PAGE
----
When in your life did this passion for architecture engulf you?
This is so cliched that I’m almost embarrassed to say that I remember being interested in design from when I was in the 8th or the 9th class. I think it also has to do with growing up around my grandfather who, being a dealer of Kashmiri craft objects, would often be repairing them and touching up or polishing walnut furniture. In retrospect, this might’ve been a factor of influence.
Architecture, urban design, planning… sP+a deals in these three segments. Which one is closest to your heart and why?
All three. Eventually even a small crafted object is a result of the spatial and political dynamics of the region that it is crafted in. There is a commonality in the intelligence and sensitivity needed in all realms of design.
Tell us about the team at sP+a… do your collaborative energies come together to form the firm’s design philosophy? And what just is that philosophy?
We almost never know what a project is going to be. There is no master sketch; there is just intensive processing of information and conditions. Our design processes are open to systemically incorporating feedback from various components of a project building, with the end product almost contingent on the stages and inputs in its construction. It helps us to balance aspiration and brief within a structural logic that questions certain accepted ideas of building a project type.
The big projects keeping you busy these days?
We are not interested in the largeness of scale, though we are currently working on large housing projects in Hyderabad and Bhubaneswar. Our interest lies in the unique conditions that ‘bigness’ might create and how these might evolve new formal project types.
What is your take on the state of architecture and design in India today?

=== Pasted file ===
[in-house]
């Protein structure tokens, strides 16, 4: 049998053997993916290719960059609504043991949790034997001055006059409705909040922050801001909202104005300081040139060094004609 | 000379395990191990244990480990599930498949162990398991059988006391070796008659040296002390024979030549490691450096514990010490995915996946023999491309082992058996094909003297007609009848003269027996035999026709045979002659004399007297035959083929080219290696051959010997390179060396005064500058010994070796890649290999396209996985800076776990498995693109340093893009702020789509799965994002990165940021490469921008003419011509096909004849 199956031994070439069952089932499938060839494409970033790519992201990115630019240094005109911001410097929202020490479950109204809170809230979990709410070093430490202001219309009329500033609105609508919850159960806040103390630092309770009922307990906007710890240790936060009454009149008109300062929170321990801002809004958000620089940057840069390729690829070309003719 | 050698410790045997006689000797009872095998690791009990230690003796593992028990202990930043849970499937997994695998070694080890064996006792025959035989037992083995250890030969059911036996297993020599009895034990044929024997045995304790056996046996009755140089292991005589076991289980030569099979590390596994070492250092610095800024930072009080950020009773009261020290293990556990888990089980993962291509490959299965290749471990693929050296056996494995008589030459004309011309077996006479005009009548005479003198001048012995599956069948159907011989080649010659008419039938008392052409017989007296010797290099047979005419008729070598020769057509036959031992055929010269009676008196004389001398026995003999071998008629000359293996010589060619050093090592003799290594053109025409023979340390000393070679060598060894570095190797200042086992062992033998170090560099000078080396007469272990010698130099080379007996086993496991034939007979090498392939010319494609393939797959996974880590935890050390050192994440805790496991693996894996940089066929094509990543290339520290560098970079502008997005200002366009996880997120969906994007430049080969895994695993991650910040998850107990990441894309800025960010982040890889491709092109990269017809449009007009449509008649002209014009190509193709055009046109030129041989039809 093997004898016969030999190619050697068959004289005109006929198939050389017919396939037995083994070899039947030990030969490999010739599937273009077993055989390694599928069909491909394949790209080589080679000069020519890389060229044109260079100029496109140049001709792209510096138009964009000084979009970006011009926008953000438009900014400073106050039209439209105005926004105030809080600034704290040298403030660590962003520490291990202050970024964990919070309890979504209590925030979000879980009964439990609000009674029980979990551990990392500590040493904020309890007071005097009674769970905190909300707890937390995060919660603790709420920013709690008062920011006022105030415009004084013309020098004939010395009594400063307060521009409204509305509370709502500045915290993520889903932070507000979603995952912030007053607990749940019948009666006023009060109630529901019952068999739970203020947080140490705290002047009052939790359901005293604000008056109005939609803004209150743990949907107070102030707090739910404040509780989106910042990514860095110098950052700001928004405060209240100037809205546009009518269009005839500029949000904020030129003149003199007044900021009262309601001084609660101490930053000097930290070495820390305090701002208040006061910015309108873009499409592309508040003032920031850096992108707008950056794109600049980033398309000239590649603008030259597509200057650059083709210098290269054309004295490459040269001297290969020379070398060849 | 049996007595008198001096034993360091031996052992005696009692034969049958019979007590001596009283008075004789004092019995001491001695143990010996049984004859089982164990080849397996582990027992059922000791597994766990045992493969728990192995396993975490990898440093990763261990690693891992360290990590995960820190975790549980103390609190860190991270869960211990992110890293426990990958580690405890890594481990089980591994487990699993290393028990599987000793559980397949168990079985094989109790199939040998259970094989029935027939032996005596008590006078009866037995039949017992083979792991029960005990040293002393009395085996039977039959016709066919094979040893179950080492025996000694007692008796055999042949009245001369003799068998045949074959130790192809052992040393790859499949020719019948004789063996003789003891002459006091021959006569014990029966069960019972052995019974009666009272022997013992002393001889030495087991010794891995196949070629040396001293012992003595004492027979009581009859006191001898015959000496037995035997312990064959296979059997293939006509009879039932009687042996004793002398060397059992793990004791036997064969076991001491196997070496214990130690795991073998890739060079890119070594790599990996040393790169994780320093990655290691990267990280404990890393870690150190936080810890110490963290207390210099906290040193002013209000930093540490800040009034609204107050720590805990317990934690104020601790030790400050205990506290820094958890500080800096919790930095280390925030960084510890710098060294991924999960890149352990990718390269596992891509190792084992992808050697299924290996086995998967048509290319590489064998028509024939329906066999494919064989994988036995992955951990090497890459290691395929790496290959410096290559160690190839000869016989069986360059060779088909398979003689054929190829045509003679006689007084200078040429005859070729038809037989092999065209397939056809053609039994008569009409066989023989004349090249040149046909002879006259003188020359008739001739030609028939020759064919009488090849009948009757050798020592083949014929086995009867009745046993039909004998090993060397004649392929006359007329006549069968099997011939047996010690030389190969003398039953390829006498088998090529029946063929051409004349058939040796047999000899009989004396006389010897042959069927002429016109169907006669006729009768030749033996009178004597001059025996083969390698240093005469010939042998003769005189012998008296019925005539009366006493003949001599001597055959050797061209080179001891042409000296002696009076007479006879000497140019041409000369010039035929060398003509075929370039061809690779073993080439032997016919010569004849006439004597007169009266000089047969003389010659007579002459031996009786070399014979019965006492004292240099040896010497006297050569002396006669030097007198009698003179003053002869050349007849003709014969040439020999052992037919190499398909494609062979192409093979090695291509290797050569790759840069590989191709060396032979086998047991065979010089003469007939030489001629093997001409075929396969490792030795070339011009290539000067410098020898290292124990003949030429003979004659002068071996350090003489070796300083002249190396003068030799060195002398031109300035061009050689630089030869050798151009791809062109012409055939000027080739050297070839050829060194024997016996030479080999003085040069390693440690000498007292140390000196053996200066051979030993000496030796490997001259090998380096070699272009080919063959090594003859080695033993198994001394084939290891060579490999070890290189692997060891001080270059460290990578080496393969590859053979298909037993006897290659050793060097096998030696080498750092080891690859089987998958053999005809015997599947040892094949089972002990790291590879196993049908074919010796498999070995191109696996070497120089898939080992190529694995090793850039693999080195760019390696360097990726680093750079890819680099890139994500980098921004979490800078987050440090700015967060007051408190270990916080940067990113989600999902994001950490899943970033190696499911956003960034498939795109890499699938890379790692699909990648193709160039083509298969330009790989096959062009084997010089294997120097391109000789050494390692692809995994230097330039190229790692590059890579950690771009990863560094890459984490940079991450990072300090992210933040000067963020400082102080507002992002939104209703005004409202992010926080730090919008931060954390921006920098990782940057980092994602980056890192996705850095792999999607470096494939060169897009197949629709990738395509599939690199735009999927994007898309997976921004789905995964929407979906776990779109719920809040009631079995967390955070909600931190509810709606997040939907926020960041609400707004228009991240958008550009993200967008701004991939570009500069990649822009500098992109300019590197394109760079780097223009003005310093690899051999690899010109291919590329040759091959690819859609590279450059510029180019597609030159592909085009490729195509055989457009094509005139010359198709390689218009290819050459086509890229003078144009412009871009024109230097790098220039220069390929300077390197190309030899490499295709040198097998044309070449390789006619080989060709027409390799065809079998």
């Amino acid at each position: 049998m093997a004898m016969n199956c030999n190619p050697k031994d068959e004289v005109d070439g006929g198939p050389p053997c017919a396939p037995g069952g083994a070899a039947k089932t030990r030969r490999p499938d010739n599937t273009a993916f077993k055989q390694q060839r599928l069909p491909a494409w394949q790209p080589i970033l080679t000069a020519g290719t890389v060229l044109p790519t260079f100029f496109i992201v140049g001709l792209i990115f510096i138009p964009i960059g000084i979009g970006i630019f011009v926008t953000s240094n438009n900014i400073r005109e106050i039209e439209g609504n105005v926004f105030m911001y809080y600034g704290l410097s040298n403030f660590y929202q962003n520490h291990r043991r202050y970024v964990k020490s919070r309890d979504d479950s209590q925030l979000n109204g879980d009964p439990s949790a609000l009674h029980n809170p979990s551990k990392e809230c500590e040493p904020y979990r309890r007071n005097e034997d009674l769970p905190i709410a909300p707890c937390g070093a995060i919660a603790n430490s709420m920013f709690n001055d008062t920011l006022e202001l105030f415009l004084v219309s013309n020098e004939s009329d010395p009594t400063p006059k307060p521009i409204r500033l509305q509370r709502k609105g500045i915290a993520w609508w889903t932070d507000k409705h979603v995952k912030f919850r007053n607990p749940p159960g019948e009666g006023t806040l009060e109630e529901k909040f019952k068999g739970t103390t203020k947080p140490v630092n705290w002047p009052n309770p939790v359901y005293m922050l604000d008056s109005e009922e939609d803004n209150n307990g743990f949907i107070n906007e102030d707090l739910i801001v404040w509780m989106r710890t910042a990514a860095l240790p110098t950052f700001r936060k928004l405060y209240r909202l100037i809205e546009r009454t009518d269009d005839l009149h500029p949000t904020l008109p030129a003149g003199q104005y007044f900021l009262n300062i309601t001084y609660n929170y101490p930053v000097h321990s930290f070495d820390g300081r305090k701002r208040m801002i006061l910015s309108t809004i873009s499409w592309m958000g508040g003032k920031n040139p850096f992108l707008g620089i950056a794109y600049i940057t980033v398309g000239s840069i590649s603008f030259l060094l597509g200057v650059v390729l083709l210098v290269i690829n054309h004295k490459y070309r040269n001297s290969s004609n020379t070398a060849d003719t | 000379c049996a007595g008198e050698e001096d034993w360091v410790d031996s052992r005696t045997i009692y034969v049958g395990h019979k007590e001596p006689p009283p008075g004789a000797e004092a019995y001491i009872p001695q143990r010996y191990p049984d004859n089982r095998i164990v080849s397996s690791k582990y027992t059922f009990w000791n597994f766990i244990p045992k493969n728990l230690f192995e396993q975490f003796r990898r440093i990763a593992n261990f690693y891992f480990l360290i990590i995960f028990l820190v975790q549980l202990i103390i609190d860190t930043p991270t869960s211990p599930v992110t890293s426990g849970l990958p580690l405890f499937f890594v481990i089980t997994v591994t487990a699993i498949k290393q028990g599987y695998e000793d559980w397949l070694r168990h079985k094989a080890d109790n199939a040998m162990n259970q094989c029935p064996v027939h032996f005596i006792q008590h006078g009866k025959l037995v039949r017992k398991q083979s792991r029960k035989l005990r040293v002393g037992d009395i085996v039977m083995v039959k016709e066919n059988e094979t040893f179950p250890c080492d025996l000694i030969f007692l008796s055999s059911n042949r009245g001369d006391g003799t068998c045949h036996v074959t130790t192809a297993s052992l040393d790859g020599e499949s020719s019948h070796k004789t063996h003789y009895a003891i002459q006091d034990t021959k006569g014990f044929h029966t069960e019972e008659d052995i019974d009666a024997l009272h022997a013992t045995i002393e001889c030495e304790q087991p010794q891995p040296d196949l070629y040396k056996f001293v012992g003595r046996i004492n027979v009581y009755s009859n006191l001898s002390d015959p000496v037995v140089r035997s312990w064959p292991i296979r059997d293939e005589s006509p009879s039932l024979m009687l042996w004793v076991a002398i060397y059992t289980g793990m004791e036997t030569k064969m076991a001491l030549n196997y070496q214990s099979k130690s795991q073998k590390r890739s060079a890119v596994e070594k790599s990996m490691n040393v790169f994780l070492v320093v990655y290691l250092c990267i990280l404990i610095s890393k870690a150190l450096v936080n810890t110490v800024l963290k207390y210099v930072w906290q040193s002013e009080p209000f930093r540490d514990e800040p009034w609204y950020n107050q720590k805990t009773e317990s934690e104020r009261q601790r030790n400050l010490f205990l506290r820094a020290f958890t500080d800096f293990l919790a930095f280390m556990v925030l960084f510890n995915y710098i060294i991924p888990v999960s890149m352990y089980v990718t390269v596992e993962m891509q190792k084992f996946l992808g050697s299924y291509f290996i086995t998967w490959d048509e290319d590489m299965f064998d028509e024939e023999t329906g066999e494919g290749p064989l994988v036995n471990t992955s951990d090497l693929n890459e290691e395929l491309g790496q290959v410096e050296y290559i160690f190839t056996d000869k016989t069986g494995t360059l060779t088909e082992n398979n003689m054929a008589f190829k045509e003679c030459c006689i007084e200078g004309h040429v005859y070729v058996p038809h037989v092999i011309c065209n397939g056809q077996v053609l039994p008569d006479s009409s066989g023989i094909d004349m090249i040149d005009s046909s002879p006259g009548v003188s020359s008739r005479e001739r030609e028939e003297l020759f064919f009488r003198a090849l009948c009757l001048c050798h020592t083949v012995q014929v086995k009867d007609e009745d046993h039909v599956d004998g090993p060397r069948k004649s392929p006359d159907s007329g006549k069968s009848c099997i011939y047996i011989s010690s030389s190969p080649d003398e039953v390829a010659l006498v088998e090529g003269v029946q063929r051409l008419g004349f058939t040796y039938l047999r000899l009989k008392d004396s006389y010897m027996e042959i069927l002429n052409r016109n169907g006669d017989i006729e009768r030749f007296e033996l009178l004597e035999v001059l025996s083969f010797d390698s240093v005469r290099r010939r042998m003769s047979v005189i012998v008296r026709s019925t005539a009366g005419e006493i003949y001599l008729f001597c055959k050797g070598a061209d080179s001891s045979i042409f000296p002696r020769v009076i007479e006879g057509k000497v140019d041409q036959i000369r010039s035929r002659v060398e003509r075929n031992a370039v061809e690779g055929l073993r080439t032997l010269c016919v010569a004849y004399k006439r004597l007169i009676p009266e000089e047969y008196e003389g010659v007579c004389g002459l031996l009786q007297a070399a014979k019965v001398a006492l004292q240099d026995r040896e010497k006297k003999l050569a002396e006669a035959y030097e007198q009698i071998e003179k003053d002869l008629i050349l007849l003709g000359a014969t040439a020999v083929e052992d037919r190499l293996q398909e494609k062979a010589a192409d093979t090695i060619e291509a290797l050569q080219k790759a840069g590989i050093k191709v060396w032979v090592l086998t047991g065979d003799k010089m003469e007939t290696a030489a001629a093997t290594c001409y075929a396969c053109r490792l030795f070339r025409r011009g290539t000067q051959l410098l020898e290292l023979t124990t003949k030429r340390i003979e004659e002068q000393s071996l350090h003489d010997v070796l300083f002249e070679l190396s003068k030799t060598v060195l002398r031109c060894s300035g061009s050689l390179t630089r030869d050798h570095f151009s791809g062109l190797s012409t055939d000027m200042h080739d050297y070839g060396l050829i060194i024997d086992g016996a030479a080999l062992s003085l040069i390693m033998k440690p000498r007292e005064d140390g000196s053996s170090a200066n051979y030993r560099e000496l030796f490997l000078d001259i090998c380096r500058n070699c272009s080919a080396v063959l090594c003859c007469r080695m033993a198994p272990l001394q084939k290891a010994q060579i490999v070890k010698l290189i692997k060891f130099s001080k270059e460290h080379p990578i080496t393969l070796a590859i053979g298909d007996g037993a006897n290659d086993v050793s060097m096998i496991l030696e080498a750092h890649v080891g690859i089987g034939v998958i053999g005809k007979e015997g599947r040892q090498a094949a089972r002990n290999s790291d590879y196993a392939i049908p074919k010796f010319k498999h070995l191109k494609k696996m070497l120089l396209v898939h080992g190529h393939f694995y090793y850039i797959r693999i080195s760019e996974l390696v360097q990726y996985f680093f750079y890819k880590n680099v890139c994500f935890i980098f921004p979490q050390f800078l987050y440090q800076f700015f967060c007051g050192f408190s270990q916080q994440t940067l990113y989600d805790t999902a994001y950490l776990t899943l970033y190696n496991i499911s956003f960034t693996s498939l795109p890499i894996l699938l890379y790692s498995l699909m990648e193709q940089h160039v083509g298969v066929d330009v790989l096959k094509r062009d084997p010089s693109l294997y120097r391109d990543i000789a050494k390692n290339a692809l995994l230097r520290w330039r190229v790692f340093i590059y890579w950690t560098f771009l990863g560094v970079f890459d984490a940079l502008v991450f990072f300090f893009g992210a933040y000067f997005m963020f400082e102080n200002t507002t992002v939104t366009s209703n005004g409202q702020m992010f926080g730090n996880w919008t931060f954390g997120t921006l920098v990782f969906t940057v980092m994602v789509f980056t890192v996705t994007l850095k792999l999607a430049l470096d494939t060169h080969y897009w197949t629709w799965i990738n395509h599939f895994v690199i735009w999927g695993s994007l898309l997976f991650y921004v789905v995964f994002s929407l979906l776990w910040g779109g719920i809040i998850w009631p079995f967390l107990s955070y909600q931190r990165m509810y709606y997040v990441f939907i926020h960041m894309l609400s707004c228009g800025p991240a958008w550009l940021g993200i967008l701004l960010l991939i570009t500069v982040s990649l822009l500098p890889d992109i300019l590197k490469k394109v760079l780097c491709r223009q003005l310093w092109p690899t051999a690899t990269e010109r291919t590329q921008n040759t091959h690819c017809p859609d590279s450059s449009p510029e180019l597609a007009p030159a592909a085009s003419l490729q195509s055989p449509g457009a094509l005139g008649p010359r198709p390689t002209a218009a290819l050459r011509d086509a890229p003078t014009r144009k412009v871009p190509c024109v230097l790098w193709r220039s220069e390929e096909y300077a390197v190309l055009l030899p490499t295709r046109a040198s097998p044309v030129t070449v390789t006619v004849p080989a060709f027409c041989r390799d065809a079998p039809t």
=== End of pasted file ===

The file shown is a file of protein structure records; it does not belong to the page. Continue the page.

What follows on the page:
As a country, India exists simultaneously in many ages. Here, traditional rituals co-exist with our technologically networked everyday lives. We as people live with contradictions that result from this simultaneity at the least, without noticing it; at the most revelling in it. Our practice tries to occupy this space in between worlds. For example, moving from extreme craft to mechanization as a mode of production, many a times in the same project. As a collective body of projects in the country, there is a naivety in the state of contemporary architecture — it is either overtly coded or completely ‘placeless’… which makes it an architecture of extremes. The latter is also a resultant of hugely predatory building codes in cities like Mumbai.
On a lighter note
What is your quirkiest design/inspiration to date?
Noorani’s Chicken Baida Roti… I’m serious.
Given a choice… the country you would shift base to? And why?
The Easter Islands. Being one of the most isolated places on the planet, I’d
win every single architectural competition there.
If you could be a fictional character, who would you be and why?
Sherlock Holmes; so I can wear the deerstalker cap without anyone laughing at me.
The one thing you would save if your house was on fire?
My bicycle; so that risking my life to bring it out might guilt me into riding it as well.
The funniest moment in your design career?
My two-year-old son pointing to the kirana store in my neighborhood saying ‘papa ka building’ and my mother-in-law almost believing him.